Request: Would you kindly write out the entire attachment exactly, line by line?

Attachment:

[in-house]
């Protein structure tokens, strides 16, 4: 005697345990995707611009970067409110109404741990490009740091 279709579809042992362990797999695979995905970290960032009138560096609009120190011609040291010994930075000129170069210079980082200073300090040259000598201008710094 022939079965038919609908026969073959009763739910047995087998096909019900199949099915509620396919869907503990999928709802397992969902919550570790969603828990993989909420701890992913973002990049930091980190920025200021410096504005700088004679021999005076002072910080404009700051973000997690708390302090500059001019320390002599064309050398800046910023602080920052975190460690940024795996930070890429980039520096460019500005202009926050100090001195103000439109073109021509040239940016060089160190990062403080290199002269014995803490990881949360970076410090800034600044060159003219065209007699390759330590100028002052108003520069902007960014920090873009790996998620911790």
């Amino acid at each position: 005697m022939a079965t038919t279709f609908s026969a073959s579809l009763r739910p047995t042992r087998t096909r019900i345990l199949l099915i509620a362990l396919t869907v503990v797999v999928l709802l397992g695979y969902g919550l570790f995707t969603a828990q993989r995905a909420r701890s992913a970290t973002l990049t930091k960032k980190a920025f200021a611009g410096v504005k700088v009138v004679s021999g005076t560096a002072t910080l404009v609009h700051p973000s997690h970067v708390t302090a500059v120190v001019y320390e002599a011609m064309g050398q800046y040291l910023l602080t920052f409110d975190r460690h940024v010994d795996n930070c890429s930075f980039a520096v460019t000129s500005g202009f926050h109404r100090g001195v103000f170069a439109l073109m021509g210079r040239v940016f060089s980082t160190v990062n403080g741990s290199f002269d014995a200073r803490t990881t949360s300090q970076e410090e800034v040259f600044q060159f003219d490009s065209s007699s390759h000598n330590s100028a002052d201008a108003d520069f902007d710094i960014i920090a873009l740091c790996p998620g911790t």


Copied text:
[in-house]
């Protein structure tokens, strides 16, 4: 005697345990995707611009970067409110109404741990490009740091 279709579809042992362990797999695979995905970290960032009138560096609009120190011609040291010994930075000129170069210079980082200073300090040259000598201008710094 022939079965038919609908026969073959009763739910047995087998096909019900199949099915509620396919869907503990999928709802397992969902919550570790969603828990993989909420701890992913973002990049930091980190920025200021410096504005700088004679021999005076002072910080404009700051973000997690708390302090500059001019320390002599064309050398800046910023602080920052975190460690940024795996930070890429980039520096460019500005202009926050100090001195103000439109073109021509040239940016060089160190990062403080290199002269014995803490990881949360970076410090800034600044060159003219065209007699390759330590100028002052108003520069902007960014920090873009790996998620911790």
């Amino acid at each position: 005697m022939a079965t038919t279709f609908s026969a073959s579809l009763r739910p047995t042992r087998t096909r019900i345990l199949l099915i509620a362990l396919t869907v503990v797999v999928l709802l397992g695979y969902g919550l570790f995707t969603a828990q993989r995905a909420r701890s992913a970290t973002l990049t930091k960032k980190a920025f200021a611009g410096v504005k700088v009138v004679s021999g005076t560096a002072t910080l404009v609009h700051p973000s997690h970067v708390t302090a500059v120190v001019y320390e002599a011609m064309g050398q800046y040291l910023l602080t920052f409110d975190r460690h940024v010994d795996n930070c890429s930075f980039a520096v460019t000129s500005g202009f926050h109404r100090g001195v103000f170069a439109l073109m021509g210079r040239v940016f060089s980082t160190v990062n403080g741990s290199f002269d014995a200073r803490t990881t949360s300090q970076e410090e800034v040259f600044q060159f003219d490009s065209s007699s390759h000598n330590s100028a002052d201008a108003d520069f902007d710094i960014i920090a873009l740091c790996p998620g911790t």